China's oil imports have surged from an area known for offshore ship-to-ship crude mixing meant to hide its origin

2 months ago 41
  • China's imports of Malaysian crude oil have soared to nearly 800,000 barrels per day, according to data compiled by Bloomberg. 
  • That's more oil than what Malaysia actually produces on its own, suggesting some crude arrived from other sources.
  • The waters off Malaysia are known for ship-to-ship transfers that mix crude to hide its origin. 

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Chinese imports of Malaysian crude oil jumped to 791,000 barrels per day in July, more than double the amount from the start of the year, according to data compiled by Bloomberg.

The problem? Last month's figure is actually more oil than what Malaysia actually produces on its own, suggesting some of the crude arrived from other sources before being shipped off to China. 

The waters off Malaysia are a notorious location for ship-to-ship transfers, where crude from various locations is mixed to hide its origin, then rebranded and sold elsewhere. 

The practice of  "dark" ship-to-ship transfers has become more common since Russia invaded Ukraine, as global market participants look to avoid the reputational risks of doing business with Moscow. Russian oil tankers have also disappeared from tracking systems near Portugal's Azores islands by turning off their location data.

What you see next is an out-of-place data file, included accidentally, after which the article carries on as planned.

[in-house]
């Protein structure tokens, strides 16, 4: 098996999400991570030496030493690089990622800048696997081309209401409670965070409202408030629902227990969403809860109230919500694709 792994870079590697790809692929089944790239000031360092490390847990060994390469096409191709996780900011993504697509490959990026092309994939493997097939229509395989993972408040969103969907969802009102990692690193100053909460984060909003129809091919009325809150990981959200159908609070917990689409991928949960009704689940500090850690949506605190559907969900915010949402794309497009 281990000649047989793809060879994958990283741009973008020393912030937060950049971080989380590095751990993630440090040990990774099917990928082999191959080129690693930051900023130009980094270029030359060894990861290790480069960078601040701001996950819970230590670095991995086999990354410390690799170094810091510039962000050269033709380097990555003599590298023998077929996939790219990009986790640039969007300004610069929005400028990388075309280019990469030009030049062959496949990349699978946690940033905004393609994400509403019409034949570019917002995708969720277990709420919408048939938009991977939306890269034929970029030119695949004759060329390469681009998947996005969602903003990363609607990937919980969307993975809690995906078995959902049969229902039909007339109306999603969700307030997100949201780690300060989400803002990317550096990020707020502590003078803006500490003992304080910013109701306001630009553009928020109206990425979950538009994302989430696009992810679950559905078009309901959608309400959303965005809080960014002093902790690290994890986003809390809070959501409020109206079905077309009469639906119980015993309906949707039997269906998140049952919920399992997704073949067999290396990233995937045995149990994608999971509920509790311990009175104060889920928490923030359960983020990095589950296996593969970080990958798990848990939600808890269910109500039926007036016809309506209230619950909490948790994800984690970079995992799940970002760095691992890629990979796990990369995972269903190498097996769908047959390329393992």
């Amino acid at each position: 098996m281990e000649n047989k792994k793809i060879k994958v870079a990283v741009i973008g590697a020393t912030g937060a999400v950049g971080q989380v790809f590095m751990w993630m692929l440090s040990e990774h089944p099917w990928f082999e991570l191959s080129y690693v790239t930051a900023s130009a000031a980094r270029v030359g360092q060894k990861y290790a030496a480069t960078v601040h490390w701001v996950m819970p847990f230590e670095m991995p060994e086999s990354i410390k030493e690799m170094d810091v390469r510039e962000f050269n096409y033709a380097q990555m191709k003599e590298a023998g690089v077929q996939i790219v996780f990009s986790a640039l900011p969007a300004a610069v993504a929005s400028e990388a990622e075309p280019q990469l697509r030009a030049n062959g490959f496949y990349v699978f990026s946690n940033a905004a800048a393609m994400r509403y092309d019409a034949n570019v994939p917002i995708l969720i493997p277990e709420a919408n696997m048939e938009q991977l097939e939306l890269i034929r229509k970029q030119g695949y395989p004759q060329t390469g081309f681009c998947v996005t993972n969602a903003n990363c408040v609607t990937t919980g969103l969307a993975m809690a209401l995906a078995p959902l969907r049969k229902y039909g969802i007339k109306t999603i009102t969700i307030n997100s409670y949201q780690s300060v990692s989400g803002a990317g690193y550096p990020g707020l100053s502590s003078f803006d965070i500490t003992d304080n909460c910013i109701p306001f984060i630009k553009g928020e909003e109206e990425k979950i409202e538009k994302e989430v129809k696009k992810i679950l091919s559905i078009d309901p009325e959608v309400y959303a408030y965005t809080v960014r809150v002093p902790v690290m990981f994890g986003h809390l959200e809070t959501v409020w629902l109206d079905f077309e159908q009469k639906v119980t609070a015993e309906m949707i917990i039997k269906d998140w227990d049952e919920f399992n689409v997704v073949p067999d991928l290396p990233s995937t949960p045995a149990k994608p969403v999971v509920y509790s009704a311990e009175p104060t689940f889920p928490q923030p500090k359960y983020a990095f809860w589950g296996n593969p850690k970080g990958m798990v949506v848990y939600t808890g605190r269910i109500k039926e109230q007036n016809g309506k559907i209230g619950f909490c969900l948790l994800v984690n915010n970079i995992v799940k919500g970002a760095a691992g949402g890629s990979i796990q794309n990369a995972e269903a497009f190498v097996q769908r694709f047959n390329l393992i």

Wary buyers have also attempted to avoid affiliation with the sanctioned nation through obfuscating the origins of crude and trading oil marked "destination unknown."

According to Bloomberg, the imports of Malaysian oil are likely a mix of barrels originating from Iran, Venezuela and Russia.

Meanwhile, fuel oil shipments from those three nations are using a key export hub in the UAE and being disguised for export, traders told the Wall Street Journal

Still, separate data show Russian crude exports to Asia reached a five-month low last week, declining by roughly 500,000 barrels per day.

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